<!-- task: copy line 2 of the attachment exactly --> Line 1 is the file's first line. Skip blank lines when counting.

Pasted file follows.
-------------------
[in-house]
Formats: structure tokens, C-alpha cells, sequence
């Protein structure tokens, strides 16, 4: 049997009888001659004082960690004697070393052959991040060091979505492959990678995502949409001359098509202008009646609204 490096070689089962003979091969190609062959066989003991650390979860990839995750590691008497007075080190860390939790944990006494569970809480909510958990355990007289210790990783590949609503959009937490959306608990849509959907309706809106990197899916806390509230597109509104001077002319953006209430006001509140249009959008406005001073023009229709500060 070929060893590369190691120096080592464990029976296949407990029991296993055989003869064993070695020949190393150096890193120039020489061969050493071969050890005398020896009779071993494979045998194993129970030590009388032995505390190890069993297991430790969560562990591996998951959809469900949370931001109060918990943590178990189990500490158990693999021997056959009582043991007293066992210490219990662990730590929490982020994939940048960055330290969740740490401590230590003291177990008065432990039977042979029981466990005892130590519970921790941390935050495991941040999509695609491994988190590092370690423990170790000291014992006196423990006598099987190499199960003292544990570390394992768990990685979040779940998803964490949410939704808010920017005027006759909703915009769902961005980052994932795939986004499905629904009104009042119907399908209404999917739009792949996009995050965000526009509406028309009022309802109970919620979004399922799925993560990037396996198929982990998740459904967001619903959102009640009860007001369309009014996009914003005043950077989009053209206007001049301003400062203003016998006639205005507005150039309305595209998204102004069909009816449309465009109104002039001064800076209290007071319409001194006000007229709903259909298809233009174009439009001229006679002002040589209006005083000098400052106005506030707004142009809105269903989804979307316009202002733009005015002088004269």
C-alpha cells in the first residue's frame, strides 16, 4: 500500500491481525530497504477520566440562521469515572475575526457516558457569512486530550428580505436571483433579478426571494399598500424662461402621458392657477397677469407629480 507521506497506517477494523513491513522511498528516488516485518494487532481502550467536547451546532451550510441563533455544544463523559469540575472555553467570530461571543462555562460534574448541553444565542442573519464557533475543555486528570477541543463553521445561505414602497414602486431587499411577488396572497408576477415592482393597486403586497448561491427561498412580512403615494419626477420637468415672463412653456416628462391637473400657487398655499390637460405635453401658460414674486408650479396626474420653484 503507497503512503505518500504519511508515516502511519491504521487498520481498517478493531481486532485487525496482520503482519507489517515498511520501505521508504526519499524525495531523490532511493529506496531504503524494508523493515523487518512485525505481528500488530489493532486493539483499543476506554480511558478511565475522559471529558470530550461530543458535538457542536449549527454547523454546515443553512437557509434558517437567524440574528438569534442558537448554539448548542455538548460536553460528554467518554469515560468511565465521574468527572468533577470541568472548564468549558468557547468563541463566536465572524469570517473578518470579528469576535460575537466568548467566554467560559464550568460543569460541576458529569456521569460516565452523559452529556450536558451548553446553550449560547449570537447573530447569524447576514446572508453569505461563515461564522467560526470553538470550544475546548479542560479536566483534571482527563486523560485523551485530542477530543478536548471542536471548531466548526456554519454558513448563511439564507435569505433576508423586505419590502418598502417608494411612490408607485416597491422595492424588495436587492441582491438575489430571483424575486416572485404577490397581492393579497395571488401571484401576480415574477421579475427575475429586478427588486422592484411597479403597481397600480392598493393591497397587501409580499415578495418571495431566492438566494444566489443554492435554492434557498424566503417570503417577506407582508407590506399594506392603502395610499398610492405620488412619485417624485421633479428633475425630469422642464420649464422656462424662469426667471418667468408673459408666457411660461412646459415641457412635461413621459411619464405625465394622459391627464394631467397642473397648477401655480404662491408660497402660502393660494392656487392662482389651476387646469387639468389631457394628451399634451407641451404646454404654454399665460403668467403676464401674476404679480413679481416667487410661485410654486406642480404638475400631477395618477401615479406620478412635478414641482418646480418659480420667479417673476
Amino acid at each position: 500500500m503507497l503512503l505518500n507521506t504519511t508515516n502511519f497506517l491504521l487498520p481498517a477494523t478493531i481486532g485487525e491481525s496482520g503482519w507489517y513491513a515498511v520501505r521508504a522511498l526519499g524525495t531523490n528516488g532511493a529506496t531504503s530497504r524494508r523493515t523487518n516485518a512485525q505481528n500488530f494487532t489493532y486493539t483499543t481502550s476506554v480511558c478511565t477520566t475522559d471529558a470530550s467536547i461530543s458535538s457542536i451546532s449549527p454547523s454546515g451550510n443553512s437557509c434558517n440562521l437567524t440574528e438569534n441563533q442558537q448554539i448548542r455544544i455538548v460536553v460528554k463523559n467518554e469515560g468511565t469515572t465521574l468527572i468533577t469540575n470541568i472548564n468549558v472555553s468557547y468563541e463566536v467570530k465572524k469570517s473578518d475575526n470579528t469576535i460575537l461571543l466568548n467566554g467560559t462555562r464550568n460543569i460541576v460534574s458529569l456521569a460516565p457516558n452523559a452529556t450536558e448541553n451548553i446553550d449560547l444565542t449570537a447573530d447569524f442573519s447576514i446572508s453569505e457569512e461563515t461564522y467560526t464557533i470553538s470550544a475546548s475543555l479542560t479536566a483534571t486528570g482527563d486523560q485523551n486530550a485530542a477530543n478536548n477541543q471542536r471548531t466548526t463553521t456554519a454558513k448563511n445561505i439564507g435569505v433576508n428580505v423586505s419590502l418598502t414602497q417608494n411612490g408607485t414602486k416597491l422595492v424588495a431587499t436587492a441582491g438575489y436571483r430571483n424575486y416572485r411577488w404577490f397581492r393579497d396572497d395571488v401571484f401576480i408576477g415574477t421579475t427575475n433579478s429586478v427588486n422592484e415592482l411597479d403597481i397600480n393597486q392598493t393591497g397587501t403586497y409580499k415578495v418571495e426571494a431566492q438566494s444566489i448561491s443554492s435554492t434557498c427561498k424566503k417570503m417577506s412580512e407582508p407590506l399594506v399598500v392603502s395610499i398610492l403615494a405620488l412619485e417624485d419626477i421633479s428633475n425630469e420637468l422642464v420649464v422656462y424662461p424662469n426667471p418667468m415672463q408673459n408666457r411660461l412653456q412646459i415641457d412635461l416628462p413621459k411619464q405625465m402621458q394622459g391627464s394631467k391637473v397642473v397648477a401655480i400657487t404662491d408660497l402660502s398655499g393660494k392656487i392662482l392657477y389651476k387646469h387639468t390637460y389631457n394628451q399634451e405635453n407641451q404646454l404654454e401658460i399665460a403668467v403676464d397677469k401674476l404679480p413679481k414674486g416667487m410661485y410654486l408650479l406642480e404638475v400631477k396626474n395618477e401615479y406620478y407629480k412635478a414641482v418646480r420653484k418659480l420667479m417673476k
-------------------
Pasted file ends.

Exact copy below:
Formats: structure tokens, C-alpha cells, sequence